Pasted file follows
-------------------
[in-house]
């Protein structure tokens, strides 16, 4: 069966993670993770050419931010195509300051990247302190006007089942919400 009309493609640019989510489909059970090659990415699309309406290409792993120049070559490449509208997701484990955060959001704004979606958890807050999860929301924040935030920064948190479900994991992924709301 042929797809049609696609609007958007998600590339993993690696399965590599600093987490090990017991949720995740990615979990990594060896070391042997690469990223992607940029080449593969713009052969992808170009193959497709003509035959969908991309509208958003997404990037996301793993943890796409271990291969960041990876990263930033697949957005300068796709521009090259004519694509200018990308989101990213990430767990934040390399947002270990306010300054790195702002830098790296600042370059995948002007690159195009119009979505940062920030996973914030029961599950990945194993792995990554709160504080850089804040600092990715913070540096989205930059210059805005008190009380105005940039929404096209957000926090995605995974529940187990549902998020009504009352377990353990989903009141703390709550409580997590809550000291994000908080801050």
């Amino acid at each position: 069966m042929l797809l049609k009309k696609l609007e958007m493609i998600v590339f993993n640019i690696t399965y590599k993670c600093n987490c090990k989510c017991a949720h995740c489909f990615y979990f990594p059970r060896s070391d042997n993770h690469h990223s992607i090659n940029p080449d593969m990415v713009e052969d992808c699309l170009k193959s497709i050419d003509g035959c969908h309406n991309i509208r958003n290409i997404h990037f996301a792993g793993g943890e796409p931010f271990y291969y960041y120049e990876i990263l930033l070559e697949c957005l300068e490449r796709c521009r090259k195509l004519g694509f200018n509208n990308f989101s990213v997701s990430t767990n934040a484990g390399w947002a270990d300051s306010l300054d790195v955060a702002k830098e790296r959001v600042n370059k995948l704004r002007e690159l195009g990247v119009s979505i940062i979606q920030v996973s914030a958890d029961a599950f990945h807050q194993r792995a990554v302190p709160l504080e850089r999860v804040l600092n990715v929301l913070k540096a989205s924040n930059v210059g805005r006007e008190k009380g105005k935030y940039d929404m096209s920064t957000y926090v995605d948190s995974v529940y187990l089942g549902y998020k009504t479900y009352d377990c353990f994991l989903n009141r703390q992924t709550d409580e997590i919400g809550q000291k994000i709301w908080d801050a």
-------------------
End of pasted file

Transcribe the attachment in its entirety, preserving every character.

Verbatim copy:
[in-house]
């Protein structure tokens, strides 16, 4: 069966993670993770050419931010195509300051990247302190006007089942919400 009309493609640019989510489909059970090659990415699309309406290409792993120049070559490449509208997701484990955060959001704004979606958890807050999860929301924040935030920064948190479900994991992924709301 042929797809049609696609609007958007998600590339993993690696399965590599600093987490090990017991949720995740990615979990990594060896070391042997690469990223992607940029080449593969713009052969992808170009193959497709003509035959969908991309509208958003997404990037996301793993943890796409271990291969960041990876990263930033697949957005300068796709521009090259004519694509200018990308989101990213990430767990934040390399947002270990306010300054790195702002830098790296600042370059995948002007690159195009119009979505940062920030996973914030029961599950990945194993792995990554709160504080850089804040600092990715913070540096989205930059210059805005008190009380105005940039929404096209957000926090995605995974529940187990549902998020009504009352377990353990989903009141703390709550409580997590809550000291994000908080801050």
């Amino acid at each position: 069966m042929l797809l049609k009309k696609l609007e958007m493609i998600v590339f993993n640019i690696t399965y590599k993670c600093n987490c090990k989510c017991a949720h995740c489909f990615y979990f990594p059970r060896s070391d042997n993770h690469h990223s992607i090659n940029p080449d593969m990415v713009e052969d992808c699309l170009k193959s497709i050419d003509g035959c969908h309406n991309i509208r958003n290409i997404h990037f996301a792993g793993g943890e796409p931010f271990y291969y960041y120049e990876i990263l930033l070559e697949c957005l300068e490449r796709c521009r090259k195509l004519g694509f200018n509208n990308f989101s990213v997701s990430t767990n934040a484990g390399w947002a270990d300051s306010l300054d790195v955060a702002k830098e790296r959001v600042n370059k995948l704004r002007e690159l195009g990247v119009s979505i940062i979606q920030v996973s914030a958890d029961a599950f990945h807050q194993r792995a990554v302190p709160l504080e850089r999860v804040l600092n990715v929301l913070k540096a989205s924040n930059v210059g805005r006007e008190k009380g105005k935030y940039d929404m096209s920064t957000y926090v995605d948190s995974v529940y187990l089942g549902y998020k009504t479900y009352d377990c353990f994991l989903n009141r703390q992924t709550d409580e997590i919400g809550q000291k994000i709301w908080d801050a």